By Andrea Patiño
Every now and then Jose talks to me about his grandmother. Sometimes he shows me photos of her or tells me about the times when she has made an appearance in his dreams. The other day for instance, he told me how the night before, his grandma had cut her long hair and gave it to him. He wasn’t really sure what the dream meant, he said.
Jose and his grandma never met in person, and yet they developed a really close and profound bond. He used to talk to her over the phone every so often and was only able to see her a couple of times on a computer screen. She lived in Guatemala, where Jose’s mother was born. At seventeen and pregnant, Jose’s mom crossed the border into the United States and was never able to go back to her home country, and thus was unable to see her mother ever again. Jose’s grandma died before anyone in the family could go back to Guatemala.
Stories of immigrants and refugees are everywhere in Lynn. With about 30% of its population being foreign-born, the city is incredibly diverse. It is reported that about 60 languages are spoken in the city’s public schools among students from all corners of the world. Some immigrant communities arrived decades ago, after the promising opportunities that a blooming place like Lynn had to offer. With the industrial decline and many factories closing, unemployment rose and the city became depressed, which continues to be true to this day. Nonetheless, immigrants continued to arrive.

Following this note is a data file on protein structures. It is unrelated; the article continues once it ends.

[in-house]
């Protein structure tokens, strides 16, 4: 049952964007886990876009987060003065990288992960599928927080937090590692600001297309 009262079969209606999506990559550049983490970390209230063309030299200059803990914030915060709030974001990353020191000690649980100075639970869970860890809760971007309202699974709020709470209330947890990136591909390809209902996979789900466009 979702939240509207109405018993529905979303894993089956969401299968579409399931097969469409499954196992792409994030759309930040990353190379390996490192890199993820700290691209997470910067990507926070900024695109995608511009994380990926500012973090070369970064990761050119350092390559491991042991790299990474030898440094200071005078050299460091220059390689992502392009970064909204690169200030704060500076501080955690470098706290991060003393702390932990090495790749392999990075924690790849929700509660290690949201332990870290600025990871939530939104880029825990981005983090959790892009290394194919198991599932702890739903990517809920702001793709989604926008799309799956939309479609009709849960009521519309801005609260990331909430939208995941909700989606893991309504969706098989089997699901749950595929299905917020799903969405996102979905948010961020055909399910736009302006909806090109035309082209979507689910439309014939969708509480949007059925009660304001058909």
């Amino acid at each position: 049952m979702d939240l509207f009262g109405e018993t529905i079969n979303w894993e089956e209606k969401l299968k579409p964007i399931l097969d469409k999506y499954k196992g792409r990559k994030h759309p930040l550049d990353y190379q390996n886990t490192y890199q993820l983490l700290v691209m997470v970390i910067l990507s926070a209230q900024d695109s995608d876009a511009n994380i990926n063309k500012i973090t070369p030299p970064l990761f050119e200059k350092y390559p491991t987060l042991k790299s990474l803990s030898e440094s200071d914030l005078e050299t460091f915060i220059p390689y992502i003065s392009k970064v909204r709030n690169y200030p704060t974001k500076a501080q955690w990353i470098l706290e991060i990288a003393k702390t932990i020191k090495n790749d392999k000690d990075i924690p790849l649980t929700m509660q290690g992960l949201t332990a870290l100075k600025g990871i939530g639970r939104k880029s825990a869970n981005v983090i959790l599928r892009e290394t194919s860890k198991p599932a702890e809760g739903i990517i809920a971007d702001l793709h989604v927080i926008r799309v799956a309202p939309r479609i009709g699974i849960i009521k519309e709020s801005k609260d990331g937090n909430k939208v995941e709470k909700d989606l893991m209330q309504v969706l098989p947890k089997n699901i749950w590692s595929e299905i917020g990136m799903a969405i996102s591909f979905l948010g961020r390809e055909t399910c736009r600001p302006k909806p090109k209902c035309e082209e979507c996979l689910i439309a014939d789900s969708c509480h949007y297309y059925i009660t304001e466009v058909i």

Lynn has also become a hub for refugees. About 260 people from Bhutan, Burma, Congo, Eritrea, Iran, Somalia and Iraq among other countries came to the city in the second semester of 2012 fleeing from wars and political instability in their home countries. Another 600 are expected to arrive in the first semester of 2013.
I’ve had the chance to talk to a lot of people whose lives, like Jose’s, have been impacted by immigration and mobility in one way or the other. There is Antonio, for instance, who now owns a thriving restaurant in Lynn and who, as an 11-year-old crossed the border into the US to be able to meet his mom for the first time, after she had left him as a baby in her search for better opportunities. Or Amal, who came to Massachusetts a few years ago after witnessing the murder of her husband and two of her kids in the violent war in Iraq. The stories are endless and each one is unique and important, not only for those who have had to move, but also for those whose communities have profoundly changed as more and more immigrants arrive.
In the midst of very important debates about immigration in the US, personal stories—of memories, separation and families—are fundamental to remind us that immigration is not only about numbers, economies and politics, but also, and perhaps more importantly, about our common humanity.